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Hello has anyone had a similar problem to this.. I've set up a new instance on Amazon EC2 for a client. I've also attached a 250GB EBS volume to hold the files and configured mySQL to use the EBS volume.

Following http://aws.amazon.com/articles/1663?_encoding=UTF8&jiveRedirect=1 - everything was set up fine -

sudo mkdir /vol/etc /vol/lib /vol/log
sudo mv /etc/mysql     /vol/etc/
sudo mv /var/lib/mysql /vol/lib/
sudo mv /var/log/mysql /vol/log/

sudo mkdir /etc/mysql
sudo mkdir /var/lib/mysql
sudo mkdir /var/log/mysql

echo "/vol/etc/mysql /etc/mysql     none bind" | sudo tee -a /etc/fstab
sudo mount /etc/mysql

echo "/vol/lib/mysql /var/lib/mysql none bind" | sudo tee -a /etc/fstab
sudo mount /var/lib/mysql

echo "/vol/log/mysql /var/log/mysql none bind" | sudo tee -a /etc/fstab
sudo mount /var/log/mysql

However the problem I'm facing is that for some reason after moving mysql to the EBS, innoDB writes and updates have slowed down almost tenfold, whereas myISAM is fine.

Has anyone seen something similar to this? Cheers

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What file system are you using? –  Eric Hammond Dec 15 '11 at 3:50
    
Run this command (replace device path with EBS volume device) and then report if the writes continue to be as slow: sudo dd if=/dev/xvdm of=/dev/null bs=10M –  Eric Hammond Dec 15 '11 at 3:52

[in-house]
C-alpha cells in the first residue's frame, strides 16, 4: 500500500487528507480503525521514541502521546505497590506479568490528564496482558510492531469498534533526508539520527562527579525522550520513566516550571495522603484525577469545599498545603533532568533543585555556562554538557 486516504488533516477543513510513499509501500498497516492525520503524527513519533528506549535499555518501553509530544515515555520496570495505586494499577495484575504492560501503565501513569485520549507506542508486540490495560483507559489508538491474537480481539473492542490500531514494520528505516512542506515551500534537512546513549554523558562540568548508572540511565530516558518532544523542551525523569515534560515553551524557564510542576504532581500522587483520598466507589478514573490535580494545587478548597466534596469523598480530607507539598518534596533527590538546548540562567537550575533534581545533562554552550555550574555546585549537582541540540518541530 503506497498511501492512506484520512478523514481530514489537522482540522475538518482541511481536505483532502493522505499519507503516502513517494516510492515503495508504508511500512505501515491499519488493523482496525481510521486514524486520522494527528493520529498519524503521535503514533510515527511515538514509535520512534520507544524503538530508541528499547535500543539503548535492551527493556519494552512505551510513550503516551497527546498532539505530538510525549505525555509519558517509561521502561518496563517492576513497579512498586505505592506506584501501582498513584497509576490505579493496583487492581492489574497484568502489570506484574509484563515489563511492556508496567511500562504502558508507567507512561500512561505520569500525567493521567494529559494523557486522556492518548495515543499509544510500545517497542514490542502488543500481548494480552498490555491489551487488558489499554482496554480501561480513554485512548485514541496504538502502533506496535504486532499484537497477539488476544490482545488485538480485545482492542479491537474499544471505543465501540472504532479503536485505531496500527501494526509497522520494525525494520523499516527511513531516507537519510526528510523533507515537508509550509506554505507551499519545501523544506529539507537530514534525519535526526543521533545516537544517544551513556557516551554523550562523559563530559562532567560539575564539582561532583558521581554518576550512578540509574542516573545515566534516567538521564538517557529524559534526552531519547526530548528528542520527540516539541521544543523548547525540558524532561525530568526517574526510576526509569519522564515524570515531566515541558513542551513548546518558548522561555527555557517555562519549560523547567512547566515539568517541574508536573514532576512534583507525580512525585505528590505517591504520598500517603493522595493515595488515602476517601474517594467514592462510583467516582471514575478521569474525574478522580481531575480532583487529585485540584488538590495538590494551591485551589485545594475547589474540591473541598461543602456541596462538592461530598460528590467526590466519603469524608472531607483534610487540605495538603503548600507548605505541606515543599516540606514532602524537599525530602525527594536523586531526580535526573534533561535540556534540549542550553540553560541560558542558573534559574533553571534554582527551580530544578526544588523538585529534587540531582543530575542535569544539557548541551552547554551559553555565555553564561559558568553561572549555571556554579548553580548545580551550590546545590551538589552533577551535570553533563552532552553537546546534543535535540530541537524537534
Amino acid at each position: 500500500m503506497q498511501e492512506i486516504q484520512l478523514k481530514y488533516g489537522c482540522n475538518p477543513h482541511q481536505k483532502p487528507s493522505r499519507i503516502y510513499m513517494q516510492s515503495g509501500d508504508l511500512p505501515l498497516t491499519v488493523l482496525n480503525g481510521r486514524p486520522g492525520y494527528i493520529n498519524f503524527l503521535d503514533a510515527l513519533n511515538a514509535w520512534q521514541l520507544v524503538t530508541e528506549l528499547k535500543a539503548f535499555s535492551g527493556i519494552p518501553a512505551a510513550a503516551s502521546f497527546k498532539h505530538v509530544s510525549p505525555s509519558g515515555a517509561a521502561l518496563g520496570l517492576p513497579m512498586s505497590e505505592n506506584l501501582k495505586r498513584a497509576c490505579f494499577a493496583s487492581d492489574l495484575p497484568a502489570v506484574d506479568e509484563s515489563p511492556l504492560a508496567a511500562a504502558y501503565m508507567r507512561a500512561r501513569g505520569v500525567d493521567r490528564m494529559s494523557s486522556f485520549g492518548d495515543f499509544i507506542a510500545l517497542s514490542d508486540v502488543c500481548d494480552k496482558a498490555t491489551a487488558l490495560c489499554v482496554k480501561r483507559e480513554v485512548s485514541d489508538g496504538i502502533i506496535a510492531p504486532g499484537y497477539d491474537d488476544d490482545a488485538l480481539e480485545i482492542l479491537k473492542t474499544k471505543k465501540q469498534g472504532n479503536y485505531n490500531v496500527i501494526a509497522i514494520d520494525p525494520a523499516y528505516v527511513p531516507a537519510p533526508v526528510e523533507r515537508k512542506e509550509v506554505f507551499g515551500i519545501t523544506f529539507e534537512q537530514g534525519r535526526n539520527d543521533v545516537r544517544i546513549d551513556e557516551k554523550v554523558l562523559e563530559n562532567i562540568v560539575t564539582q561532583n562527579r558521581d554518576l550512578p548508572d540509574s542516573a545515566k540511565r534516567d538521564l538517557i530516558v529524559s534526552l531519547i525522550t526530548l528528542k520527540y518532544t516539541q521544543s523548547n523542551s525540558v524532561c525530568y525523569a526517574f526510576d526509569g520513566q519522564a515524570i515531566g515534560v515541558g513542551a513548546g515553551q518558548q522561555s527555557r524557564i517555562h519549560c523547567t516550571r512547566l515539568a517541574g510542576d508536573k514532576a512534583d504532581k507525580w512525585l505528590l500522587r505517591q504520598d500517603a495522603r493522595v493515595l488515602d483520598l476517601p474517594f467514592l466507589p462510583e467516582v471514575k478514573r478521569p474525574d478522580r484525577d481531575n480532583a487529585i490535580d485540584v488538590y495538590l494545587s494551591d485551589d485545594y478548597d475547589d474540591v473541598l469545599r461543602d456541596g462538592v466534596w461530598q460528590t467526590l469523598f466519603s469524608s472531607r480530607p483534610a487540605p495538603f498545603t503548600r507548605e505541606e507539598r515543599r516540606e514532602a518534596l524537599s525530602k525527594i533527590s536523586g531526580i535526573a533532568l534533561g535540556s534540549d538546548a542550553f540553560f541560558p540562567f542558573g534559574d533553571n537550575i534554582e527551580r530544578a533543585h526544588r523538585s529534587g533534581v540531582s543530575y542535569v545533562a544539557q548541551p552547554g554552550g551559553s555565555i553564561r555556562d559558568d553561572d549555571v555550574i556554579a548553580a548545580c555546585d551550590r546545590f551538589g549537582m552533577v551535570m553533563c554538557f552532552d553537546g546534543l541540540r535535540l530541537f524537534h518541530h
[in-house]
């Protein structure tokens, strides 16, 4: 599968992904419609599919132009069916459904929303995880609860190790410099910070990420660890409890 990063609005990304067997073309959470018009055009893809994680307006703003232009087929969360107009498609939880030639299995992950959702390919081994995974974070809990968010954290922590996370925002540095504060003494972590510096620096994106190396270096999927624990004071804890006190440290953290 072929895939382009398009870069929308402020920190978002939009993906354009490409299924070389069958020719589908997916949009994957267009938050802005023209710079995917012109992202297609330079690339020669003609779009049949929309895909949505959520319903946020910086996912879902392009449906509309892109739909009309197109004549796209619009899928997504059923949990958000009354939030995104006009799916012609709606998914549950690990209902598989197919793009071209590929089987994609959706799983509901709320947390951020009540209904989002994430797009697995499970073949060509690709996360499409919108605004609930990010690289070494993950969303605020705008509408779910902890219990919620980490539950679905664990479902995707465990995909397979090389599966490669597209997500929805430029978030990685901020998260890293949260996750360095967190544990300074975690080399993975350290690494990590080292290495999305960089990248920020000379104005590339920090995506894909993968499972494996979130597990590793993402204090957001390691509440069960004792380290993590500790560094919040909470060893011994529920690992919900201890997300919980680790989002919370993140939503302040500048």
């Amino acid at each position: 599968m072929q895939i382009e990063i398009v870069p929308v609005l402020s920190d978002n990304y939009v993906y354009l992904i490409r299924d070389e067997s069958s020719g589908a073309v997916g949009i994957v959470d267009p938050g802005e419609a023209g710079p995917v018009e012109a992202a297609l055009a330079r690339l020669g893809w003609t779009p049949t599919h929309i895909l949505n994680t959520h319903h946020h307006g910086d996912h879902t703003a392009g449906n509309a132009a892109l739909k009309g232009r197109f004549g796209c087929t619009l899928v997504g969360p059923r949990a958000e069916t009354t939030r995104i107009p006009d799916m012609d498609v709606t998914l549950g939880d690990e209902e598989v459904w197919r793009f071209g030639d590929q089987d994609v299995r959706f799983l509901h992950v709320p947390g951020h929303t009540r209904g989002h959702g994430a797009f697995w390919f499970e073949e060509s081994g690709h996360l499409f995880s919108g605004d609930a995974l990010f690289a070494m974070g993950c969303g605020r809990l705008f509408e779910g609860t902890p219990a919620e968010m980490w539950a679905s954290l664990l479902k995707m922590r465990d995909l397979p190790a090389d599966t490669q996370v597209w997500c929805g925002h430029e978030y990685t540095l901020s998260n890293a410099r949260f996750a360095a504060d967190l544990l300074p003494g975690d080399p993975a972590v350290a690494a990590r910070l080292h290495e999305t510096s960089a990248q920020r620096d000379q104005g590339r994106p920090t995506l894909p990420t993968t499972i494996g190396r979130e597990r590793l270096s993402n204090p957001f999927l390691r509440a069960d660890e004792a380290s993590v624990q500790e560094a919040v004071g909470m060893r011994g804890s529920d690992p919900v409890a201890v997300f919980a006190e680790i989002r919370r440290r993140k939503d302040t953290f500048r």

1 Answer 1

up vote 2 down vote accepted

In general, the EBS volumes have been criticized for general inconsistency in performance. That being said, there are other ways to speed up performance. For example, apparently pre-allocating the space (i.e., writing out 1s for all the memory) speeds up future writes. See this existing serverfault question for more info. There are several good links there, but to sum it up:

  • JFS seems to provide the highest performance.
  • Allocating space when writing for the first time is very slow.
  • You can put two EBS volumes in RAID10 for better performance.

Be sure to learn from others' mistakes, however... Reddit, specifically, suffered massive downtime when the EBS volumes went down.

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1  
EBS volumes have a first use performance penalty for each block. It doesn't matter if that first use is read or write. I recommend reading all the blocks on a disk instead of writing as the writing causes the snapshots to be larger and more expensive. –  Eric Hammond Dec 15 '11 at 3:47

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